Mutual Admiration

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In the early twentieth century, many Spanish composers traveled to France for training, and a fair number of French composers went to Spain for inspiration. The friendship of Manuel de Falla and Claude Debussy is a prime example.

When Falla arrived in Paris from Madrid in 1907, he soon met a host of celebrated musicians from various countries.

The most renowned of them all was Claude Debussy, whom Falla failed to recognize at first because he was dressed more like a sailor than a famous composer, but it didn’t take long for the Frenchman’s well-known sardonic sense of humor to manifest itself.

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“It is I,” Debussy assured the Spaniard. “It is I myself.”

In an effort to get a conversation going, Falla said that he had always liked French music.

“Well, I haven’t,” said Debussy.

Having been notified by composer Paul Dukas that “a little Spaniard dressed all in black” was coming to see him, Debussy asked Falla to play his opera La vide breve on the piano. Debussy listened attentively to the whole thing and had good things to say about it.

The two became good friends. After seven years in Paris, Falla returned to Spain and entered the most productive stage of his composing career. In 1920, not long after Debussy’s death, Falla wrote an article for the Revue Musicale in Paris in which he alluded to a reciprocal relationship between the music of Spain and France, saying that Debussy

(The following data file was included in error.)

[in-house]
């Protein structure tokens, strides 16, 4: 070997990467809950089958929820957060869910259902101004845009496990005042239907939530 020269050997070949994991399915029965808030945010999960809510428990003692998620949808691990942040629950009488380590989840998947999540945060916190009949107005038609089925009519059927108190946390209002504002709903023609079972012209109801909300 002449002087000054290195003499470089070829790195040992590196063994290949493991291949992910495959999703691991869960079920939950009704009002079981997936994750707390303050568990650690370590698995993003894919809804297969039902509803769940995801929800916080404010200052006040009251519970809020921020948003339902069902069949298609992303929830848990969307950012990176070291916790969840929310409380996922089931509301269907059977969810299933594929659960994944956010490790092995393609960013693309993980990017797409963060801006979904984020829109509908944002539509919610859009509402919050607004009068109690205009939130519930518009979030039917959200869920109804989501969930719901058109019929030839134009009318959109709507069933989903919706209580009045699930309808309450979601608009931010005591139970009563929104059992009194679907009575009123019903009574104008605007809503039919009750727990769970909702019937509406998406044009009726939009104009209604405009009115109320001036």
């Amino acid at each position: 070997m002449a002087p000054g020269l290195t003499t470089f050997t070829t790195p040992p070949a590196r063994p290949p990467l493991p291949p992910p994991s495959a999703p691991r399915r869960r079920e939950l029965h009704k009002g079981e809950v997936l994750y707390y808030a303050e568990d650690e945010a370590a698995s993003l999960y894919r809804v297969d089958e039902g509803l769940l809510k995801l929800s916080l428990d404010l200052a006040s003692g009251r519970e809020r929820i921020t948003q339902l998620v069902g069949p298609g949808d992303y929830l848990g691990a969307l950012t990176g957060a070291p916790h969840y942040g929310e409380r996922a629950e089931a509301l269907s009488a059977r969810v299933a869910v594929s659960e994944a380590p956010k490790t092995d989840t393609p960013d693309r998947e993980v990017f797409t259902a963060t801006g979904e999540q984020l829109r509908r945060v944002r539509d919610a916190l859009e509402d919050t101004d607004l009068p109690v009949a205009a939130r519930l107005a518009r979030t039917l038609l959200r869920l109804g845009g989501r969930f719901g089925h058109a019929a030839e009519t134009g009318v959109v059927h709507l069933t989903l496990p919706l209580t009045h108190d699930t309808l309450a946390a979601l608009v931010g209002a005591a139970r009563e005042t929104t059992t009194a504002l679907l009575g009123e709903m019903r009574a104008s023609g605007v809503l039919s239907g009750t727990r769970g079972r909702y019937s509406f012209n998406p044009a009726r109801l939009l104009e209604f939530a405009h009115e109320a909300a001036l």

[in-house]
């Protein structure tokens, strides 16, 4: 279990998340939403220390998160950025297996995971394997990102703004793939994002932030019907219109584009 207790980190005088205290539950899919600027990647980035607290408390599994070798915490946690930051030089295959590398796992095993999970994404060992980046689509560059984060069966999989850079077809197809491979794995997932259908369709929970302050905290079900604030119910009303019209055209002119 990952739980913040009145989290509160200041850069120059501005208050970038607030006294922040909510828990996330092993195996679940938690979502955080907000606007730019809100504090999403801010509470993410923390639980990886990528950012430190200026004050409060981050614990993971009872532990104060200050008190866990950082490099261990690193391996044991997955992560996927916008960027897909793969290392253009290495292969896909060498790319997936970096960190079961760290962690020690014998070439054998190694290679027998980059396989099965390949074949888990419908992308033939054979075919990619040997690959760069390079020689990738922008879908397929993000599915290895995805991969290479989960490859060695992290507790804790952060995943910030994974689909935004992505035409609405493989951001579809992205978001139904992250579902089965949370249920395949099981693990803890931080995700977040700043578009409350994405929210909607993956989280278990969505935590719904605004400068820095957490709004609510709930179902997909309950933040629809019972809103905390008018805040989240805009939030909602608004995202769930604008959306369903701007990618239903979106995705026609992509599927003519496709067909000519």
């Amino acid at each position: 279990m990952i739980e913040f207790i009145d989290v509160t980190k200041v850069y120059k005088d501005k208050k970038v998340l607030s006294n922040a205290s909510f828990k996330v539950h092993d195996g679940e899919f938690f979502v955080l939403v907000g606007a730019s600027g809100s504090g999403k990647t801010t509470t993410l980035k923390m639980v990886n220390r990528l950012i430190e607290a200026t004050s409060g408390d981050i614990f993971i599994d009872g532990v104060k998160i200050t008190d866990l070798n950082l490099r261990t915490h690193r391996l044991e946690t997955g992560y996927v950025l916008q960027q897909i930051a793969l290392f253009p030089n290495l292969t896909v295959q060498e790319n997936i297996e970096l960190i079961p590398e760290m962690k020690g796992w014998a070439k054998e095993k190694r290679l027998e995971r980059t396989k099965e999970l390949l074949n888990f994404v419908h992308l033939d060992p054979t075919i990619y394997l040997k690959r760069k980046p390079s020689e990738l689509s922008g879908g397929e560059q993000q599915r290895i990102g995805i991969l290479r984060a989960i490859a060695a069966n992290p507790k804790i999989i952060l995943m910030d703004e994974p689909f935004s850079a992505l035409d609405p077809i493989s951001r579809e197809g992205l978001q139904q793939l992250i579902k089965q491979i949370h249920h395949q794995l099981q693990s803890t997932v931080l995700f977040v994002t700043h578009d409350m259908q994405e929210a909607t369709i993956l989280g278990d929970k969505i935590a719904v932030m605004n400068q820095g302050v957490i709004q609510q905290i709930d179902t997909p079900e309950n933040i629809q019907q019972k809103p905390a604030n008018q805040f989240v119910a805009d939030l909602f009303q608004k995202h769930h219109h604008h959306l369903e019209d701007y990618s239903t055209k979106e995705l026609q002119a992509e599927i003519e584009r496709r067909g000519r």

Unquestionably, I venture to say, unconsciously, created Spanish music the likes of which aroused the envy of many who knew her all too well. He crossed the border only once, and stayed for a few hours in San Sebastian to attend a bullfight—little enough experience indeed. But he retained a vivid memory of the unique light in the bullring, the amazing contrast between the side flooded by sunlight and the one in shadow…

“He has paid us back so generously,” Falla concluded, “that it is Spain who is today the debtor.”

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